Bloodletting was used particularly for pain relief and treatment of emergency cases, such as loss of consciousness, high fever, and swellings. Peripheral points of the fingers and toes are mostly used for blood-letting therapy. In most cases, Peripheral blood-letting is generally accompanied by acupuncture treatment, such KI-3, LV-3, and LV 2 as foot/ankle points and PC-6, LI-4, and LU-7 as the hand/wrist points, which may add significantly to the therapeutic outcome.
It is somewhat difficult to explain bloodletting benefits of therapy in modern terms, and, therefore, requires some investigation and research before any substantial claims of effectiveness can be made. Results are prompt and dramatic results from the therapy, suggesting that its efficacy should be easy to confirm using short-term trials. I feel effect is most likely to be due to stimulation of nerve fibres of blood vessels which are interconnected throughout the body through circulatory system. It is for this reason bleeding at finger tips and toe tips which are most innervated areas of body when stimulated effect is seen at distant organs because they are connected by nerve fibres of blood vessels. However Benefits of Bloodlettingare established.
The bloodletting technique uses a three-edged needle, lancet, or pricking needle and its dispenser to prick certain points to bleed for better blood circulation. There are four different bloodletting procedures: pinching and pricking, clumpy pricking, break pricking, and collateral pricking.
Use the routine clean needle technique, and then use the left thumb, index finger, and middle finger to hold the operated area. The practitioner then applies heavy pressure to cause slight redness and swelling. Use one hand to hold the three-edged needle and prick quickly about 0.05 to 0.1 inch deep for bloodletting. Withdraw the needle immediately and squeeze out a few drops of blood. Press the puncture hole with a sterilized, dry cotton ball to stop the bleeding. This technique of bloodletting treatment is mostly used at the end of the extremities, such as the hands, feet, and ears in the micro-acupuncture system.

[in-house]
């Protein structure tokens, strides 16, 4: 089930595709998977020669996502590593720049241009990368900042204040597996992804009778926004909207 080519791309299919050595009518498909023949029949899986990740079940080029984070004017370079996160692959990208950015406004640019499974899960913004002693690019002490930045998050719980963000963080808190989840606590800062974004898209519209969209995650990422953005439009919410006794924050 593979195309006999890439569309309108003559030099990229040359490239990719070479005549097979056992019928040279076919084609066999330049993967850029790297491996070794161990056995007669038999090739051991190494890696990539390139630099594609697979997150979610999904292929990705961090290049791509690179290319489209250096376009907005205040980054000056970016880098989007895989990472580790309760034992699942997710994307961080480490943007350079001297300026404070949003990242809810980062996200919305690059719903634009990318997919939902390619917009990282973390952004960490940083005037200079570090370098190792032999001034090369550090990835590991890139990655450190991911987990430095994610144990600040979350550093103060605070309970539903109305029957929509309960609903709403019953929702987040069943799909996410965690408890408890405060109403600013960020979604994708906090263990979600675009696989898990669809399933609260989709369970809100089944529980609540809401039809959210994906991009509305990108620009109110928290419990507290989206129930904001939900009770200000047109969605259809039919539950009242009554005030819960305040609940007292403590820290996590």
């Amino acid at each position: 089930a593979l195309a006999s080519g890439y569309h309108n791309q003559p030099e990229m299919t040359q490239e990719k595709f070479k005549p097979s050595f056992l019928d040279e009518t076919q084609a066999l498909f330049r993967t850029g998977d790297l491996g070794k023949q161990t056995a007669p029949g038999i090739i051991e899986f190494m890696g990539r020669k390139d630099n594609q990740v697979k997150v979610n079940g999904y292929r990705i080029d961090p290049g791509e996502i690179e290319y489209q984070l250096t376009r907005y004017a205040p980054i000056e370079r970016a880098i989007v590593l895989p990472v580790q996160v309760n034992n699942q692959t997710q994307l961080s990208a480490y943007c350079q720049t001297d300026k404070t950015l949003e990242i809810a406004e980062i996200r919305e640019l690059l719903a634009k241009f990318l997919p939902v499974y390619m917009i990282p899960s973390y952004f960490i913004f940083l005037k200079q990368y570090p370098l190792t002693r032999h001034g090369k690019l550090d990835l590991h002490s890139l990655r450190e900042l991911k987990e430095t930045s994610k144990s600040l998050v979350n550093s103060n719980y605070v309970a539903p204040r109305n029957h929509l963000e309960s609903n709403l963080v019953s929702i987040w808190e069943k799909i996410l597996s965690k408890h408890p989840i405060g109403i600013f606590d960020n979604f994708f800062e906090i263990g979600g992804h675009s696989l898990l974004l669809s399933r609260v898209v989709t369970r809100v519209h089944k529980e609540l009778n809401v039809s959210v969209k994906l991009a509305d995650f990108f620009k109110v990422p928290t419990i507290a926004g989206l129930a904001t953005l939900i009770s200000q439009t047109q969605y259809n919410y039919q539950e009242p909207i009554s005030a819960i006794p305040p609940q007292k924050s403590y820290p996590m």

In the micro-system, the bloodletting technique is most commonly used for hand acupuncture, foot acupuncture, and ear acupuncture. The clumpy pricking technique is usually used in the back Shu system.
Summary of Peripheral Points for bloodletting as described by Subhuti Dharmananda, Ph.D.
|Name of Point||Blood Vessels involved||Which Conditions Used|
|Chizi (LU-5)||Cephalic vein||sunstroke, acute vomiting and diarrhea|
|Quze (PC-3)||Cephalic vein||sunstroke, suffocating feeling in the chest, fidgets|
|Weizhong (BL-40)||Great and small saphenous veins of the popliteal fossa||sunstroke, acute vomiting and diarrhea, systremma|
|Yintang||branches of the medial frontal artery and vein||headache, dizziness, red and swollen eyes, rhinitis|
|Taiyang||Venous plexus inside temporal fascia||headache, red and swollen eyes|
|Baihui (GV-20)||Anastomotic network of the left and right superficial temporal artery and vein and occipital artery and vein||fever, tonsillitis, red and swollen eyes, hypertension|
|jinjin and yuye||Lingual vein||apoplexy, stiff tongue, and stuttering|
|dazhui (GV-14),||various heat syndromes and fevers, and epilepsy|
Acupuncture plus bloodletting therapy for insomnia in blood stasis constitution a clinical study
“Conclusion Acupuncture plus bloodletting therapy can produce a more significant efficacy than oral administration of estazolam in treating insomnia in people with blood stasis constitution.”
“Conclusion Acupuncture anaesthesia at Hegu (LI 4) and Quchi (LI 11) is an effective means of alleviating the pain of pricking-bloodletting cupping and reducing the duration of pain in the treatment area. Pricking-bloodletting cupping at Dazhui (GV 14) improves the skin lesions of patients with moderate acne vulgaris, but acupuncture anaesthesia does not appear to have an additional therapeutic effect.”
“These findings suggest that bloodletting acupuncture to the engorged vein around the ipisilateral Bl-40 (Wei-Chung) has a substantial contribution for treatment of acute lumbar sprain.”
“CONCLUSION: The pricking blood therapy combined with acupuncture is an effective therapy for herpes zoster.”